Author: Sara Bennett Wealer
Summary: Brooke "I don't like Kathryn Pease. I could pretend everything's fine between us. I could be nice to her face, then trash her behind her back. But I think it's better to be honest. I don't like Kathryn, and I'm not afraid to admit it." Kathryn "I saw a commercial where singers used their voices to shatter glass, but the whole thing is pretty much a myth. The human voice isn't that strong. Human hatred is. Anybody who doubts that should feel the hate waves coming off of Brooke Dempsey. But I don't shatter; I'm not made of glass. Anyway, the parts that break aren't on the outside."
Brooke and Kathryn used to be best friends...until the night when Brooke ruthlessly turned on Kathryn in front of everyone. Suddenly Kathryn was an outcast and Brooke was Queen B. Now, as they prepare to face off one last time, each girl must come to terms with the fact that the person she hates most might just be the best friend she ever had.
The Dish: There were definitely two reasons I had in mind when I chose to pick up Rival; the cover is absolutely gorgeous and the summary brought back a lot of memories. Fortunately, my times in high school choir were some of the best times I had, and though my best friend and I were competitive, it was definitely not to the extent of Brooke and Kathryn. I had to know what would turn two girls against each other in such a way when both shared such a love of music and performing. What I got from the story was much deeper than a music competition between two former best friends turned heated rivals.
Kathryn and Brooke couldn't be more opposite when it comes to their lives. Kathryn has been more of a wallflower within their high school, active while at the same time not within the spotlight. She focuses on her schoolwork and music in order to help ease the financial burdens placed on her family. On the other hand, Brooke has always been within the limelight at high school, mostly due to her older brothers' presence. But there is an authority that resonates from her that has the entire school in awe of her, though not for what she is most proud of, namely music. If not for music and then a slumber party during their junior year, it's doubtful that their paths would have really crossed, leading to their friendship.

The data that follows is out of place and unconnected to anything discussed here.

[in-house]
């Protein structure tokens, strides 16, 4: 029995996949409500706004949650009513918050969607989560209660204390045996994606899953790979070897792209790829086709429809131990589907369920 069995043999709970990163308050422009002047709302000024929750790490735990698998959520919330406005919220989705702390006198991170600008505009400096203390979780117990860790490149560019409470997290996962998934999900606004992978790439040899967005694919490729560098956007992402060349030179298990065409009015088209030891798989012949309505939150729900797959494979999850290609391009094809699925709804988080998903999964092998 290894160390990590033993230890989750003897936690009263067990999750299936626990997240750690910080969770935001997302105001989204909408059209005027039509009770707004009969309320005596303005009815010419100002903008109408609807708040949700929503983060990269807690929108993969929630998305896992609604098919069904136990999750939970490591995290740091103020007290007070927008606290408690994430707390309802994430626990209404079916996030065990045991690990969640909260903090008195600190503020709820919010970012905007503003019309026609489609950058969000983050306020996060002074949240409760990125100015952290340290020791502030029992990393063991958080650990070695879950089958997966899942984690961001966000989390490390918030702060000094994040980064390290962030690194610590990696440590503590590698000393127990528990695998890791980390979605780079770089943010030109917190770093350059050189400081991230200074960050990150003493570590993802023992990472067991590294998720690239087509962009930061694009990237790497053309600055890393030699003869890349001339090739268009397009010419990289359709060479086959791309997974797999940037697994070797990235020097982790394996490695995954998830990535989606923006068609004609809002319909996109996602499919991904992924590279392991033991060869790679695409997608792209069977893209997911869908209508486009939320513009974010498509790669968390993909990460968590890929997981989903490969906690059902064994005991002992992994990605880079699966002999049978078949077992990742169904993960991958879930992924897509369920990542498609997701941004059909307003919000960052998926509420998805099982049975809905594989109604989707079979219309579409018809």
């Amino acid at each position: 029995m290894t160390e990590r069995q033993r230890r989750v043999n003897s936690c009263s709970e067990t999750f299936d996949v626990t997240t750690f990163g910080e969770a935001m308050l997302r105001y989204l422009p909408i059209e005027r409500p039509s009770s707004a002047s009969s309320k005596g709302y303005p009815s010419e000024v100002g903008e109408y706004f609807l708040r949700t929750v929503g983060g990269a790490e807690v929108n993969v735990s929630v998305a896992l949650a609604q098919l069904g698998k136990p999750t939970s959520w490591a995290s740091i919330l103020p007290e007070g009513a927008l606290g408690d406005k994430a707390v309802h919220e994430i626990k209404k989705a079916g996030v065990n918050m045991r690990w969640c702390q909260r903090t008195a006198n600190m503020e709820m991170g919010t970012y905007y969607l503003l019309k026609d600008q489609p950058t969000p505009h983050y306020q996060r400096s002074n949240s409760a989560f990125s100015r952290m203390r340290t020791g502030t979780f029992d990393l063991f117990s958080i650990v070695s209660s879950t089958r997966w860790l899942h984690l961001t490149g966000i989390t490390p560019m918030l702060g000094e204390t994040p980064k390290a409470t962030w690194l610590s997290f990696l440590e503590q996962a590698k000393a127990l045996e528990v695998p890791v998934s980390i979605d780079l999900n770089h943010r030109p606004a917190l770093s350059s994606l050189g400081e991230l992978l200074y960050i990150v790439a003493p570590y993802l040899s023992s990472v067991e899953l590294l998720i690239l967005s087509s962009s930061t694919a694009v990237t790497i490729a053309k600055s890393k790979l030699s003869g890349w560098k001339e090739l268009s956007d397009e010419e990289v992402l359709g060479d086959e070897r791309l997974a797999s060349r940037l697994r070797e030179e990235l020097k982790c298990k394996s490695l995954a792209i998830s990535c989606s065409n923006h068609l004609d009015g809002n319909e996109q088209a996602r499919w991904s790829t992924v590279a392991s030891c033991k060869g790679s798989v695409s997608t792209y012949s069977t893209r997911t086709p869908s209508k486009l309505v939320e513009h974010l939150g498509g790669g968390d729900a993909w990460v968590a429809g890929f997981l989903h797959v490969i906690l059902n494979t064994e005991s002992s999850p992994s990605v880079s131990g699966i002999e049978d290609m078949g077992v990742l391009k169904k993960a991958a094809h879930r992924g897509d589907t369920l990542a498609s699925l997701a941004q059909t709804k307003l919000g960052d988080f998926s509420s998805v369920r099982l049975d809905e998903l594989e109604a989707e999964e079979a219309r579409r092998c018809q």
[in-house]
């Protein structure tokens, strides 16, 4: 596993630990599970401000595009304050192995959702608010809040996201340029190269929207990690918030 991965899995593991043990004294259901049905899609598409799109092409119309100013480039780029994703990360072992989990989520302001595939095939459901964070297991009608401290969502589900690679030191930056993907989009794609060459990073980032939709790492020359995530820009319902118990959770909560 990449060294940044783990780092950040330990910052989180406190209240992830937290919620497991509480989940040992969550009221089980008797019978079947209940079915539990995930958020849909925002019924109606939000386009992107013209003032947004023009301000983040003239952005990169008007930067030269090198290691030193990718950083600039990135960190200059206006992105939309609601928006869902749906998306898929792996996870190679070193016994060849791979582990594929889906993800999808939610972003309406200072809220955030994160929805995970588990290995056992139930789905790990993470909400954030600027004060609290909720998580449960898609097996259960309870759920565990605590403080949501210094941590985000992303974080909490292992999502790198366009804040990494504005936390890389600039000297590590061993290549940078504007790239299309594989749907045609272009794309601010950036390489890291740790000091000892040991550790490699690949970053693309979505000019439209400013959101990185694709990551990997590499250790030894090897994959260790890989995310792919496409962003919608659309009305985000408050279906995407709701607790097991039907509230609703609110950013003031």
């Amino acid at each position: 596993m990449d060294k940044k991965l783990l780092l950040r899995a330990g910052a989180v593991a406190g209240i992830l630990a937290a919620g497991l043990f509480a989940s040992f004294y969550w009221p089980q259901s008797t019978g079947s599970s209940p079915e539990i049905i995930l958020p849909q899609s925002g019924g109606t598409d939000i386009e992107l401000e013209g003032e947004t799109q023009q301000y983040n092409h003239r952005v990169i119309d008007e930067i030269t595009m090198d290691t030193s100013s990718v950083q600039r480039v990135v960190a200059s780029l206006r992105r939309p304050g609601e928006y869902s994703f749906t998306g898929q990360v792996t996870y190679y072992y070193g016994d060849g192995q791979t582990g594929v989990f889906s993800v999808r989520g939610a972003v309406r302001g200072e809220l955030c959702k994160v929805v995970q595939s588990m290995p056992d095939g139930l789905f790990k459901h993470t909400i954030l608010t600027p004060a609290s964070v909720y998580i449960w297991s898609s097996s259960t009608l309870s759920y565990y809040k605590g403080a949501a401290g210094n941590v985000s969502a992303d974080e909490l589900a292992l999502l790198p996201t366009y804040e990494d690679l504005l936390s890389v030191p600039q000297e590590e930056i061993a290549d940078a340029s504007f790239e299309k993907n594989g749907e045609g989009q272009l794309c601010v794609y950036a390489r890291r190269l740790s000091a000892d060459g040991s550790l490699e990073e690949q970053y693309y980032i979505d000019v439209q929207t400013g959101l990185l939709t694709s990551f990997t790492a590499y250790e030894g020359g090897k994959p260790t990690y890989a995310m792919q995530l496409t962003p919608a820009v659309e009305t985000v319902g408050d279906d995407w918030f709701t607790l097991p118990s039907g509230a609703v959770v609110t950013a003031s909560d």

It is when that friendship extends to Brooke's long-time best friend, Chloe, that things begin to weaken due to Kathryn's acceptance into the "A-list" circle and not spending as much time with just Brooke. As Chloe seems to monopolize more of Kathryn's time, Brooke begins to question her relationship with Kathryn. Their strained friendship ultimately culminates in Kathryn doing "something very bad" to Brooke which then leads to a punch in the face in front of the entire A-list at school. And with that punch, Brooke has sent Kathryn back to the outskirts of the student body.
Now, here is where readers might start complaining about how both girls did fairly rotten things to each other, but you have to remember, these are teenage girls. They do stupid things because they are teenagers and they don't know how to handle certain actions, slights, or behaviors. Who didn't want to belong with the "A-list," the popular crowd in high school? Kathryn was just one of those few that wanted to belong, and when she got the chance she did what she could to stay there. Brooke could have explained her feelings to Kathryn about a lot of things or at least tried to be more open, but she chose to go the silent route until it built up so much she exploded. I'm not trying to condone Kathryn's actions or Brooke's inaction rather I'm putting into perspective the reality that Wealer has created, and I do believe she has captured a part of high school life.
What I really liked about both characters is that they possess honest and real voices, each seeing the greener grass on the other side of the fence even after their friendship falls apart. Kathryn and Brooke see what they lack within the other's life and cannot understand why that goodness isn't appreciated, such as Kathryn's loving parents or Brooke's freedom in socializing. But when it comes to music there is no question about how much it means to either of them, and both girls do not hold back in choir.
Readers will definitely see Wealer's own love of music woven into the story, and that was what really drew me to Rival in the first place. The use of musical terminology definitions to set up the tone of the story was a nice opening to each part whether from senior year or junior year. While reading, I couldn't help feeling that if Brooke and Kathryn had just started talking while in choir during their junior year, just the two of them, a lot of heartache and hurt might have been avoided in the long run. With their love of music, one would assume that Brooke might have approached Kathryn to initiate conversation, but perhaps even the high school socialite lacked courage in that regard.
Overall, Wealer delivered a great story of the trials that can occur with relationships in high school through characters that felt real and also managed to grow throughout the story. I think most readers would enjoy Rival, and readers who have a musical background, especially while in high school, will hopefully appreciate the nostalgia as I did.